IRIS Science Cafe: The Spacecraft

On Wednesday night NASA Ames hosted the first IRIS Science Cafe at the NASA Ames Visitor Center. The science cafe program was the first in a series of evening programs NASA Ames is piloting. The first program focused on the IRIS spacecraft and was led by Kimberly, Gary Kushner, and Chris Hoffman.


Gary Kushner is a program manager at Lockheed Martin. He was previously a program manager for the AIA instrument on the NASA Solar Dynamics Observatory, also known as SDO. He has also supported the Focul Plane package and Japan’s Hinode mission.

Chris Hoffman is also from Lockheed Martin. He is Chief Engineer on the IRIS mission. He has 21 years of experience in small satellite and payload system engineering. He has worked on six missions spanning from SMAPEX to FAST in 1996, SWOSS in 1998, TRACE in 1998, and Hinode in 2006.

Gary and Chris started off by giving an overview of the IRIS mission. IRIS is a NASA Small EXplorer Mission developed to study the region of the sun between the photosphere (5000 K) and the corona (1.5M K).

The mission includes the instrument, a telescope and imaging spectrograph; the spacecraft with power, pointing, C&DH, and comm; Ground Data Systems; Mission Operations Center; and science and data analysis.

The spacecraft is about seven feet tall and four feet wide at the base. It expands to twelve feet with the solar arrays deployed. IRIS is a science mission, answering questions from the science community.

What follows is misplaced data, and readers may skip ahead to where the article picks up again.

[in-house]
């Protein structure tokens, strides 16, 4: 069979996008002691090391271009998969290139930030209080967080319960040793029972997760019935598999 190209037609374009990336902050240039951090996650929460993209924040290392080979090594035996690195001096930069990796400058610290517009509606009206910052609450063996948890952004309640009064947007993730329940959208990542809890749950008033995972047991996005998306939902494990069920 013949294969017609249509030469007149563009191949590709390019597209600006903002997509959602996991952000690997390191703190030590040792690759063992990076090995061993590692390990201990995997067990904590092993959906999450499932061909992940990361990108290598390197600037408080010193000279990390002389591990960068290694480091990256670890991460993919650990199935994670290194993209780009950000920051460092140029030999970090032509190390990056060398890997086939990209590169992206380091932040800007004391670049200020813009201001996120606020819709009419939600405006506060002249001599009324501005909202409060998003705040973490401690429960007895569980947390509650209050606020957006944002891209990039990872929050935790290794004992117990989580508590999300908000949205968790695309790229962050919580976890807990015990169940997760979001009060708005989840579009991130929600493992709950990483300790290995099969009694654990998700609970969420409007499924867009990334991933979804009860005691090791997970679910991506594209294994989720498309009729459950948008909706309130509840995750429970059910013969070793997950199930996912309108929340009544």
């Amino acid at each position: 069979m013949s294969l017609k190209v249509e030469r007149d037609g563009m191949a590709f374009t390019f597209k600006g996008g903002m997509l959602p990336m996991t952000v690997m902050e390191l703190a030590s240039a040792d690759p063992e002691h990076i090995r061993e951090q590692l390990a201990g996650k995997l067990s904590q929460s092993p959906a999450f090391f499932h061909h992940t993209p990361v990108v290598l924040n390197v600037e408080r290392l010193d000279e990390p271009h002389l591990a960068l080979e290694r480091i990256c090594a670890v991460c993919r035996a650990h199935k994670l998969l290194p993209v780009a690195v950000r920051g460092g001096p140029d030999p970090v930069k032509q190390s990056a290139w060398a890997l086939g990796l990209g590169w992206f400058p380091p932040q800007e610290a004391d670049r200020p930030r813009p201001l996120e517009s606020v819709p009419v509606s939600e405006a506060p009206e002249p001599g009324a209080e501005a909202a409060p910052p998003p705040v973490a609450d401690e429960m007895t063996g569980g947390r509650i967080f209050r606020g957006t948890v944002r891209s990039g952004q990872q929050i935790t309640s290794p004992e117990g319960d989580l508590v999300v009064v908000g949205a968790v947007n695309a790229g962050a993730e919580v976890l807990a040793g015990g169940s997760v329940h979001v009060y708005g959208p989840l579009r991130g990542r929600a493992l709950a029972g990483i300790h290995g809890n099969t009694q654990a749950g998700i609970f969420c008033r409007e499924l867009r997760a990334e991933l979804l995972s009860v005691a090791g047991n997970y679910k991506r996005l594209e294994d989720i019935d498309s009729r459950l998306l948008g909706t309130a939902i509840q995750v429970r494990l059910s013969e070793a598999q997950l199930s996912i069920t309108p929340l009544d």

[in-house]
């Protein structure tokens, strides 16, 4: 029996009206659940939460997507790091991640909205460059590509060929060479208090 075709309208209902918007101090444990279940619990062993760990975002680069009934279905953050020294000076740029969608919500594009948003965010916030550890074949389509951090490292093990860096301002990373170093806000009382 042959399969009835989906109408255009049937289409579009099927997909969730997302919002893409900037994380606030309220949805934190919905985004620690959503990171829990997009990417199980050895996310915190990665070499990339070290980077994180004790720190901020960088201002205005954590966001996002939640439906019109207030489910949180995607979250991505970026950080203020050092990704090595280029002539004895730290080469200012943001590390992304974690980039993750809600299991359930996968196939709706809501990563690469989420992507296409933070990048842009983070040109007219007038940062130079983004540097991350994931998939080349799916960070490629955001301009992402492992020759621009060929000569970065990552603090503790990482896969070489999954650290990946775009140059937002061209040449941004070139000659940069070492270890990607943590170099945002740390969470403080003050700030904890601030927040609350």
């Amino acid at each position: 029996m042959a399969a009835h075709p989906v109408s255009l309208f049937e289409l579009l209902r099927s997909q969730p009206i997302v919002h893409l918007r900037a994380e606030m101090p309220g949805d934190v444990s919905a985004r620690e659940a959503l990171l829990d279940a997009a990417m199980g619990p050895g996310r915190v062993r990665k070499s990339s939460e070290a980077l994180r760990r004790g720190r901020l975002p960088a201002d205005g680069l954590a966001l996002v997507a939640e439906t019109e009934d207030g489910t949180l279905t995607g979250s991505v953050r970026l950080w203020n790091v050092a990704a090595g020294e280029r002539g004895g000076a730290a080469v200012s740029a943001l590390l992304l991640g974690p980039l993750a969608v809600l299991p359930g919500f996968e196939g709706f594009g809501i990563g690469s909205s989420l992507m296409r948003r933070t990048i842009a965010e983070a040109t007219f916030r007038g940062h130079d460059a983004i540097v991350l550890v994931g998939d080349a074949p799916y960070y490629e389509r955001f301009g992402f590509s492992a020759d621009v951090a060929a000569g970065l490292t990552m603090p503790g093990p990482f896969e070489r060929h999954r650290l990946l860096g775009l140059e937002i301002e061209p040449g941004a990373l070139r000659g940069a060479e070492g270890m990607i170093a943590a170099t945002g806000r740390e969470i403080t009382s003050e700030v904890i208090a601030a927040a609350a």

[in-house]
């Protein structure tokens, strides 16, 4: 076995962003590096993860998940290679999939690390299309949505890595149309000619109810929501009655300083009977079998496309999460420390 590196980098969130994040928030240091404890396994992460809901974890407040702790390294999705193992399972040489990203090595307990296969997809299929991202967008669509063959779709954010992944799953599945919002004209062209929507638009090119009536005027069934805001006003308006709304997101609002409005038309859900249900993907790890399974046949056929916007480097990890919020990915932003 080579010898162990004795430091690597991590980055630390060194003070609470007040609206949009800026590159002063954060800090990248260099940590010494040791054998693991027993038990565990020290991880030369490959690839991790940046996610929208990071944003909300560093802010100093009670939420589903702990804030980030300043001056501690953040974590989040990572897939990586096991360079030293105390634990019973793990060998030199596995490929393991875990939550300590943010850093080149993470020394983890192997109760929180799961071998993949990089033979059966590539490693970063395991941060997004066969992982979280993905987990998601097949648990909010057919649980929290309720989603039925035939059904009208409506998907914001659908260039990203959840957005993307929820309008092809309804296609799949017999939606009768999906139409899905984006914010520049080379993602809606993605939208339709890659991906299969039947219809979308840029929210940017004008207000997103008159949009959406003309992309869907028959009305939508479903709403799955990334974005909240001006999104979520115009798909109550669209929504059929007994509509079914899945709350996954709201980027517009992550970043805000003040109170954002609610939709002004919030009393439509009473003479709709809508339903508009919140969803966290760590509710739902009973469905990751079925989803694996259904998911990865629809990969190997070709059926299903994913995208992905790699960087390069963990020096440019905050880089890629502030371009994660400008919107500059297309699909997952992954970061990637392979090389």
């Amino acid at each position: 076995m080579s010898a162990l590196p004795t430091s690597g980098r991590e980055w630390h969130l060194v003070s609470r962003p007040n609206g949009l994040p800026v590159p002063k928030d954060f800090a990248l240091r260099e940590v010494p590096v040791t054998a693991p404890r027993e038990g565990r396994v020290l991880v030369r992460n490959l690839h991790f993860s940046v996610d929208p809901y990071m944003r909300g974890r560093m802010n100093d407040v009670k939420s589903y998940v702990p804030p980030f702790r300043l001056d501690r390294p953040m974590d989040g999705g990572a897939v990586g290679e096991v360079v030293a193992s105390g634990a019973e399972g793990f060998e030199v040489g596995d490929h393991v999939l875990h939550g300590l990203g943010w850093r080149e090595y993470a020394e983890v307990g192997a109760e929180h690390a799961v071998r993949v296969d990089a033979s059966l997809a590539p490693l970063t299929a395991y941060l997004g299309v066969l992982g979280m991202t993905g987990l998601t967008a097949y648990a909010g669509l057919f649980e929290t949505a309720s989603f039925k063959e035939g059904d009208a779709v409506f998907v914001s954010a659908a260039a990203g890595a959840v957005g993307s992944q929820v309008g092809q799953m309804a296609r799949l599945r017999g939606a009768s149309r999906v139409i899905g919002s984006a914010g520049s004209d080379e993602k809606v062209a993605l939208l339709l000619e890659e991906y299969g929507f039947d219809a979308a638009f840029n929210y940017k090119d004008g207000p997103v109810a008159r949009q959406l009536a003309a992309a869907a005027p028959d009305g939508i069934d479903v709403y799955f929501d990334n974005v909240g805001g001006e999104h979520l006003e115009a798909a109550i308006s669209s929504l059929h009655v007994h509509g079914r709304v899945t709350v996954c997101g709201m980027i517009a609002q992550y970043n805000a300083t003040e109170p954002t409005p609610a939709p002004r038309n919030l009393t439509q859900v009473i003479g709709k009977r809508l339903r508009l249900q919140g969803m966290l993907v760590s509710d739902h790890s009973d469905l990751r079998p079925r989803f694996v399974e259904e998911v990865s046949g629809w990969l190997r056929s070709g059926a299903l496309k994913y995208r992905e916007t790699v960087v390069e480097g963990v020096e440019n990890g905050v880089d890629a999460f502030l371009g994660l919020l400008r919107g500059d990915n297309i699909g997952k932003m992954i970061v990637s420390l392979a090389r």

IRIS communicates with a ground station located in Norway.


The imaging spectrograph can take images and spectra of the sun. They are interested in the region of the sun called the interface region. It is very dense region between the photosphere and the corona.

The sun’s temperature at the surface is about 5000 K. Out in the corona, or the atmosphere, the temperature is about a million Kelvin. One of the questions of interest is how the temperature can change so dramatically and why it does. Scientists are trying to understand how taking the magnetic fields at the surface convert into a lot of energy works in the corona.


The IRIS spacecraft launched in June 27th, 2013 on board a Pegasus XL launch vehicle. The telescope resolution is 0.33 arcseconds. The spacecraft is 183 kg, generates about 360 W of power, and uses 260 W (with a peak of 342 W) of power. The recording capacity is 48 Gbits, about one half of the smallest iPhone storage available today.